Last of the Mohicans – a Vision of the Natural Handler

A number of years ago I invented the game we call “Last of the Mohicans” in an effort to give my Novice students a serious attitude adjustment about their mission and methods for simple sequencing in dog agility. I really wanted to bring an end to the compulsive habit of any handler of correcting the dog for every error of direction and presentation.

The rules of the game are simple… should the handler ever stop while on course the Indians will catch him and scalp him. Should the handler ever go back to fix the dog’s approach to a missed obstacle… well, that’s running back to the Indians, so they will catch him and scalp him.

We ran the game in camp this afternoon. And I had this wonderful vision of handler’s practicing their craft in as pure and natural manner as possible. The dog never gets corrected for missing an obstacle. Fear of being scalped is a wonderful motivator!

But you know it’s abundantly clear to everyone watching that there were no errors made by the dogs. Every dog responds as honestly and naturally as possible to the cues and movements of the handler. If something is missed then it is the handler who missed it. And so it is such a relief that the dogs are not corrected for every error of the handler. Dogs have considerably more fun and the handler has an opportunity to learn something important… like how good they are at directing their dogs while at a full run.

Isn’t that the game we want to practice?

The Minuet


Tomorrow we will begin the day with this minuet… which came to me in a vision. The minuet is a simple exercise in which the handler repeats a sequence with his dog until the expiration of a specific period of time.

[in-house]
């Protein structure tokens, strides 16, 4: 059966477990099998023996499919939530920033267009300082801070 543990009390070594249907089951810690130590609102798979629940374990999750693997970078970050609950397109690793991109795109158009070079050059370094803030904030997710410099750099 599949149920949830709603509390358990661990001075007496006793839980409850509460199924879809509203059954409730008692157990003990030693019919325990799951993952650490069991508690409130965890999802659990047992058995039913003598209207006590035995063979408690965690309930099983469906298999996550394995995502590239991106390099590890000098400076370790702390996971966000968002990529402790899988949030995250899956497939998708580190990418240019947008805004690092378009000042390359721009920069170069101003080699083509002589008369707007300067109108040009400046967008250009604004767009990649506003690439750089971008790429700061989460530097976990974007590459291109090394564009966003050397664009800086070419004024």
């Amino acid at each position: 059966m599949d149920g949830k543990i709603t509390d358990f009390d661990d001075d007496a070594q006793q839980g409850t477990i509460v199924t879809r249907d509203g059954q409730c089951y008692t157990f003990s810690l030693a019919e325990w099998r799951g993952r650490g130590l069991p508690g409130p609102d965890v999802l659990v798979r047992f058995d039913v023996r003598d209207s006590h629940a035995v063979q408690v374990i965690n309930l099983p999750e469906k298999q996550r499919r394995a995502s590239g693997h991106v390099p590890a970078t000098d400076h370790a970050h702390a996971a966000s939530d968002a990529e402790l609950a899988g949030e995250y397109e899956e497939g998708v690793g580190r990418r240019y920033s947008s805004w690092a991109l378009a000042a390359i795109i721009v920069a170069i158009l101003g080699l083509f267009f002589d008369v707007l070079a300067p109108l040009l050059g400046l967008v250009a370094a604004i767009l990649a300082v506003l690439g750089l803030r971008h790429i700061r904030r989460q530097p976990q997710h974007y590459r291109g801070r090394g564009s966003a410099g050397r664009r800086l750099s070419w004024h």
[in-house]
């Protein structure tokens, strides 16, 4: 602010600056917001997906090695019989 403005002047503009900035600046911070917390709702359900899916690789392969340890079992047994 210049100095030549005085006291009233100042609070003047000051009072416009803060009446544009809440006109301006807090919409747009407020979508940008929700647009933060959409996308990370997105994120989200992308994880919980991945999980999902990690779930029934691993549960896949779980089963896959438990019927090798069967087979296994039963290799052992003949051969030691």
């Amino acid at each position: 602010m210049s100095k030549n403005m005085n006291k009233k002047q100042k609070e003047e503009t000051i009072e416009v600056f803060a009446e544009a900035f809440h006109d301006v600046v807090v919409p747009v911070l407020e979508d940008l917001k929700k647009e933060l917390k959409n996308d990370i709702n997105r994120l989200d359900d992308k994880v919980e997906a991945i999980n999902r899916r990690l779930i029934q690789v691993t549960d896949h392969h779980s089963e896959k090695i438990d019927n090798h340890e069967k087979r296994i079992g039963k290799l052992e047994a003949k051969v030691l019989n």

I’ll have some teaching to do on the handling of the sequence (or so I figure). I’ll be interested early on in how handlers deal with the 270° turn from jump #2 to jump #3. A most interesting part of the overall is probably the #4 through #6. The handler has some obligation to create an approach to jump #5 that sets the dog up for a fair look at jump #6.

A Note on Scoring this Minuet

I want to play with giving weighted QCT numbers to dogs of different jump heights. This is the model we’re toying with for use in background scoring at the TDAA Petit Prix.

12      36

8        40

4        48

Note that since time is used as a tie-breaker… then the final time must be adjusted by the amount of the initial fudge for the purpose of comparison. For example… a 4” dog that scores 4.1 in 52 seconds would have a recorded score of 4.1 in 40 seconds.


OMG! They make clothing that allows you to make a public display of your IQ.


Questions comments & impassioned speeches to Bud Houston: And Check out my new publication the Idea BookAgility Training for a Small Universe available at


5 Responses to “Last of the Mohicans – a Vision of the Natural Handler”

  1. Michelle Says:

    Wish my courses would come to me in a vision!!
    Glad to see you experimenting with the PP scoring; we’ll need some really good intructions for the score table. I am excited about this scoring change as I think it puts all dogs on equal footing.
    How do you find those websites like the T shirts?? Maybe we should order one for a door prize for the PP? LOL It could become the white elephant that is passed from PP to PP. LOL
    Geez, I must be getting tired.
    Wish I was at your camp this week, ok , any week. You need to open a Country Dream West, and oh yeah, clone yourself to instruct.


    • budhouston Says:

      Hey Michelle,

      For sure our weighted numbers for Petit Prix scoring are a complete SWAG. But I am inclined to want to test numbers that give the smallest guys a greater boost than I’d originally contemplated. It’s good having Don Wolff here so that we can talk about how the automated system is going to deal with this experiment in scoring.

      Clone me? Hey… does that mean I can start over at like age 14?


  2. Michelle Says:

    Yea, 14 is good. What would you do differently???
    Let us (me and Paul and Diane) know how the scoring experiment goes.
    Wish I understood computer software better; my brain just does’t compute like those machines!


  3. Angie Says:

    Wow, that’s kind of a tough minuet, Bud. I’m glad I didn’t have to run that one. Skeeter would have been biting my ankles for sure! Tell Don and Vicki hi for me.

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